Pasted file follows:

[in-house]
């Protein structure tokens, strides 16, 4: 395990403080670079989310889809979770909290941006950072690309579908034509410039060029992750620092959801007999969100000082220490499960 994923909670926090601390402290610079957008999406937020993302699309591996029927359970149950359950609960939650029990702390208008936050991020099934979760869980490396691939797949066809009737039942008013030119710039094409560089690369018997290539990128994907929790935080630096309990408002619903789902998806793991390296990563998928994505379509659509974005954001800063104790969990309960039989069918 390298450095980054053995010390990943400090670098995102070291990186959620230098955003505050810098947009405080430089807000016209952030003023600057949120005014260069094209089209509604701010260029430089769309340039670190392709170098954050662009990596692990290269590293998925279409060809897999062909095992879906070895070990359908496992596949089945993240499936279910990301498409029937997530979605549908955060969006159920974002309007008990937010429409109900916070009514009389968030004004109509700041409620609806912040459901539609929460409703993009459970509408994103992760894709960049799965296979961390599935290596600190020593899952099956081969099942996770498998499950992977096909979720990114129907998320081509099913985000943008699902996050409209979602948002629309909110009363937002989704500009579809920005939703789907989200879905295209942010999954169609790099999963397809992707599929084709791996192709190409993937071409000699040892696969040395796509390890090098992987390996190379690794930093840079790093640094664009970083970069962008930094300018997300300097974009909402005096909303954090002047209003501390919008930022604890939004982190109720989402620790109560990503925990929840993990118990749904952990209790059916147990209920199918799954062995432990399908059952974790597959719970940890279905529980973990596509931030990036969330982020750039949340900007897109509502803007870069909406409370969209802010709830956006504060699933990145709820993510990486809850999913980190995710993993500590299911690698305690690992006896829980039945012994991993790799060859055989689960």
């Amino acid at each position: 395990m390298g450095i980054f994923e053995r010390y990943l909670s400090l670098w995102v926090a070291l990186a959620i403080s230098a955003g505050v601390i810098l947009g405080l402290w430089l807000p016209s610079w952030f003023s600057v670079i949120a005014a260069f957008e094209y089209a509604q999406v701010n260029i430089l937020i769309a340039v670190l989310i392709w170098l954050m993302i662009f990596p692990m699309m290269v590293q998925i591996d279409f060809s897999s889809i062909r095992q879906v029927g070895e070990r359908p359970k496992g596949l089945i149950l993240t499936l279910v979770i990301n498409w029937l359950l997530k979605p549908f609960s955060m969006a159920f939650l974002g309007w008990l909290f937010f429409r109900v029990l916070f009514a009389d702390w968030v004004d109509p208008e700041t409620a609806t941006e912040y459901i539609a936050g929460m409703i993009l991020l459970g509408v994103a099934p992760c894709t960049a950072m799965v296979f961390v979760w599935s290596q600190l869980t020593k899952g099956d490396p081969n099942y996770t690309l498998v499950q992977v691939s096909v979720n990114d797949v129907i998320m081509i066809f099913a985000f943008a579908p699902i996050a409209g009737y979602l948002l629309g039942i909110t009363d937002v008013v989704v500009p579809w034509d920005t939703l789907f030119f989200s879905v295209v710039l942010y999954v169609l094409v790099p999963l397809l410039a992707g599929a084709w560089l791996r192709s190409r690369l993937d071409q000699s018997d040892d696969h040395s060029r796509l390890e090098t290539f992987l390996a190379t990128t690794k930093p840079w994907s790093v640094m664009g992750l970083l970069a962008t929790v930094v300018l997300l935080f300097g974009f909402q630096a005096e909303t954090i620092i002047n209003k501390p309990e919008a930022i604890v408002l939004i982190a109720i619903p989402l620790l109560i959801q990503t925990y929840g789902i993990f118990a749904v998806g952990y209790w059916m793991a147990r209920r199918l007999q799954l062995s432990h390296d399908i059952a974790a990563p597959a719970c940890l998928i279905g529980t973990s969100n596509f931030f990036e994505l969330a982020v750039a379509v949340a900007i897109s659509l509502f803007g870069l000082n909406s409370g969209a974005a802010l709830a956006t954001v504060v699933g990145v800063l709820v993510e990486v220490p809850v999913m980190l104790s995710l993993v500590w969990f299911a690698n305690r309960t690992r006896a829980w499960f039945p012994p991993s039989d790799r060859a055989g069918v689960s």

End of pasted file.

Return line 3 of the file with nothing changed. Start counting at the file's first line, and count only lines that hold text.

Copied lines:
């Amino acid at each position: 395990m390298g450095i980054f994923e053995r010390y990943l909670s400090l670098w995102v926090a070291l990186a959620i403080s230098a955003g505050v601390i810098l947009g405080l402290w430089l807000p016209s610079w952030f003023s600057v670079i949120a005014a260069f957008e094209y089209a509604q999406v701010n260029i430089l937020i769309a340039v670190l989310i392709w170098l954050m993302i662009f990596p692990m699309m290269v590293q998925i591996d279409f060809s897999s889809i062909r095992q879906v029927g070895e070990r359908p359970k496992g596949l089945i149950l993240t499936l279910v979770i990301n498409w029937l359950l997530k979605p549908f609960s955060m969006a159920f939650l974002g309007w008990l909290f937010f429409r109900v029990l916070f009514a009389d702390w968030v004004d109509p208008e700041t409620a609806t941006e912040y459901i539609a936050g929460m409703i993009l991020l459970g509408v994103a099934p992760c894709t960049a950072m799965v296979f961390v979760w599935s290596q600190l869980t020593k899952g099956d490396p081969n099942y996770t690309l498998v499950q992977v691939s096909v979720n990114d797949v129907i998320m081509i066809f099913a985000f943008a579908p699902i996050a409209g009737y979602l948002l629309g039942i909110t009363d937002v008013v989704v500009p579809w034509d920005t939703l789907f030119f989200s879905v295209v710039l942010y999954v169609l094409v790099p999963l397809l410039a992707g599929a084709w560089l791996r192709s190409r690369l993937d071409q000699s018997d040892d696969h040395s060029r796509l390890e090098t290539f992987l390996a190379t990128t690794k930093p840079w994907s790093v640094m664009g992750l970083l970069a962008t929790v930094v300018l997300l935080f300097g974009f909402q630096a005096e909303t954090i620092i002047n209003k501390p309990e919008a930022i604890v408002l939004i982190a109720i619903p989402l620790l109560i959801q990503t925990y929840g789902i993990f118990a749904v998806g952990y209790w059916m793991a147990r209920r199918l007999q799954l062995s432990h390296d399908i059952a974790a990563p597959a719970c940890l998928i279905g529980t973990s969100n596509f931030f990036e994505l969330a982020v750039a379509v949340a900007i897109s659509l509502f803007g870069l000082n909406s409370g969209a974005a802010l709830a956006t954001v504060v699933g990145v800063l709820v993510e990486v220490p809850v999913m980190l104790s995710l993993v500590w969990f299911a690698n305690r309960t690992r006896a829980w499960f039945p012994p991993s039989d790799r060859a055989g069918v689960s």